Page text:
Automatically, I reach for the sadder pepper. Training from long ago. In my family, we were not allowed to eat the fresh, new, crisp fruit. No, we were to eat the older, mushy fruit or vegetable first. That way, nothing went to waste. We did not waste in our house. I know, I know, but you didn’t know my parents and how close they had lived to starvation for years. Waste was not a choice, it was a way to stay alive. A habit once learned is hard to break.

The result? We rarely ate tasty, just-picked fruits or vegetables. We constantly foraged for the spotted, the almost gross, and saved it from the trash by eating it, cooking it, or burying it in a casserole or soup.

I hesitated, my hand over the older pepper. I knew it would not be crunchy, and the bright red taste had faded to a tougher skin and limp texture. And then it struck me: there are omelets, soups, garnishes, juices that could benefit from the older pepper. But the firm one, the one glowing in the corner, is meant to be eaten now. While it is fresh and juicy. While it is “now” perfect. That is when I will appreciate it most, honor it best.

The older pepper can benefit from another technique, but this one? I’m celebrating it (and my taste buds) for its perfect combination of temperature, color, and happiness.

Life. Enjoy it while it’s fresh. We can’t control much, but we can control the choices we do have.

–Quinn McDonald sees big lessons in small places.

The Tiny Fence

The Invisible, Visible World depends on perspective. Seeing things differently than others. Appreciating what shows up in front of you as you walk.

I am two different people: one who wants to know how everything works, is interested in reasons and causes and one who wants to experience the world through my senses.

Sometimes I see something and just want to enjoy what I see, what it makes me think of, the memories it brings out.

Here’s an example of how it works: I saw the tiny plant, clearly planted as a seed, surrounded by sticks, clearly broken off by hand, and stuck in the ground.  A tiny, wireless fence. It looks as if a child did it, but there were five of them, all in a neat row. Too neat for a small child. How could that protect anything?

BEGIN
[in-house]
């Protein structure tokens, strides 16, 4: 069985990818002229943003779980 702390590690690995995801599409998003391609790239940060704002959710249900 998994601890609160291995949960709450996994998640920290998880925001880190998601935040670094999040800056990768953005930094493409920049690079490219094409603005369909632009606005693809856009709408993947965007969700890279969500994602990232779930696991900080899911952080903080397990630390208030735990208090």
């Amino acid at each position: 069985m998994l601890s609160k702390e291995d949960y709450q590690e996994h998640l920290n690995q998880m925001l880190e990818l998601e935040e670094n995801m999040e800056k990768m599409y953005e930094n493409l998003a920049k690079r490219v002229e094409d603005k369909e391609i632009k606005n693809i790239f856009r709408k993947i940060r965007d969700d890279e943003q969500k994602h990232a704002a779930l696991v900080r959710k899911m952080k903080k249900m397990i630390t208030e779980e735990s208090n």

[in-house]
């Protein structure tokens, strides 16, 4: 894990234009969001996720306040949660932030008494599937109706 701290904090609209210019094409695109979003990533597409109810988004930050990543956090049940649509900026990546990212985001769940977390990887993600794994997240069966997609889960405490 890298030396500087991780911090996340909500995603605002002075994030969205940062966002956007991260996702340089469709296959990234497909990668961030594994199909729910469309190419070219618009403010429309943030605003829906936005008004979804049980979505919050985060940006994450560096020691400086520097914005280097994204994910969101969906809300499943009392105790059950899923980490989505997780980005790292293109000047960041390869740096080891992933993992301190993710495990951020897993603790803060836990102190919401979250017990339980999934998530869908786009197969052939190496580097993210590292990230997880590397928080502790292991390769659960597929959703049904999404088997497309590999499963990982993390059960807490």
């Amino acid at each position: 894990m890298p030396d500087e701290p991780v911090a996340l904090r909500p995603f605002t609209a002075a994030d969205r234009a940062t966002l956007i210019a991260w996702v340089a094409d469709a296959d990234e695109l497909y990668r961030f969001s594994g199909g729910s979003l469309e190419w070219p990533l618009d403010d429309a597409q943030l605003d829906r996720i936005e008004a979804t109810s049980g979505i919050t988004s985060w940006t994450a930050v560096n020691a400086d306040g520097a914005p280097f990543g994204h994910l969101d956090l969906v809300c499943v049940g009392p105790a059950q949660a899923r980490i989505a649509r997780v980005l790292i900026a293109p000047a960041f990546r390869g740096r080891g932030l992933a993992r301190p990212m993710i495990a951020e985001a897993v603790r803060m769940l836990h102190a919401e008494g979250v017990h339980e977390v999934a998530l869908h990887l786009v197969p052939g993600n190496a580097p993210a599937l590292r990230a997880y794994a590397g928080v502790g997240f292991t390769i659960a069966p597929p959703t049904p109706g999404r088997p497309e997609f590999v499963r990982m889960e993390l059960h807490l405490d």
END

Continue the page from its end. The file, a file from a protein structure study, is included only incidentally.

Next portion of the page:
But as I stood and looked at it, in the middle of the downtown front yard, I realized that the most likely attacker of the plant would be birds. (No rabbits in this part of town.)

The sticks were too tall for the birds to reach over, too close together for the bigger birds to squeeze through, and too tall for them to jump over.

A week later, the plants were bigger, and still there. I noticed the shadows the sticks cast, and the health of the plant. I noticed that the soil was damp and smelled like rain.  The things that protect us don’t have to be fancy, or complicated. Simple works. On plants. On people.

–Quinn McDonald is a creativity coach who helps people discover their creativity and put it to use. While she helps people who are labeled “creative,” she works with parents, investment bankers, teachers, and marketing executives, who often don’t know how to find their creativity.

 

The Art Bully

This collage was created on a shopping bag, using a black, printed stripe on the bag as well as the kraft-colored bag. A #2 pencil was used to sketch the bird. The feathers were found in the street. The printed pieces, cut from a newspaper, read, “We tend to forget we are animals, until we become prey.”

Making your way as an artist has never been easy. For most artists, it can at least be interesting. During the Renaissance art patronage shifted from bishops and cardinals (that’s how all those lovely European cathedrals were built), to wealthy merchants and bankers with political interests, who supported artists and offered them a livelihood, but were often not the kindest, most ethical, or generous people.

The Medicis  supported Leonardo da Vinci, Boticcelli,  and Michelangelo. Luckily, the Medicis had excellent taste and a gift for choosing the right artist for the job. It is not outrageous to say that the Medicis, by investing in art, laundered a lot of money by hiding it in art. The entire city of Florence (Italy), home to the Medicis, is alive with commissioned art.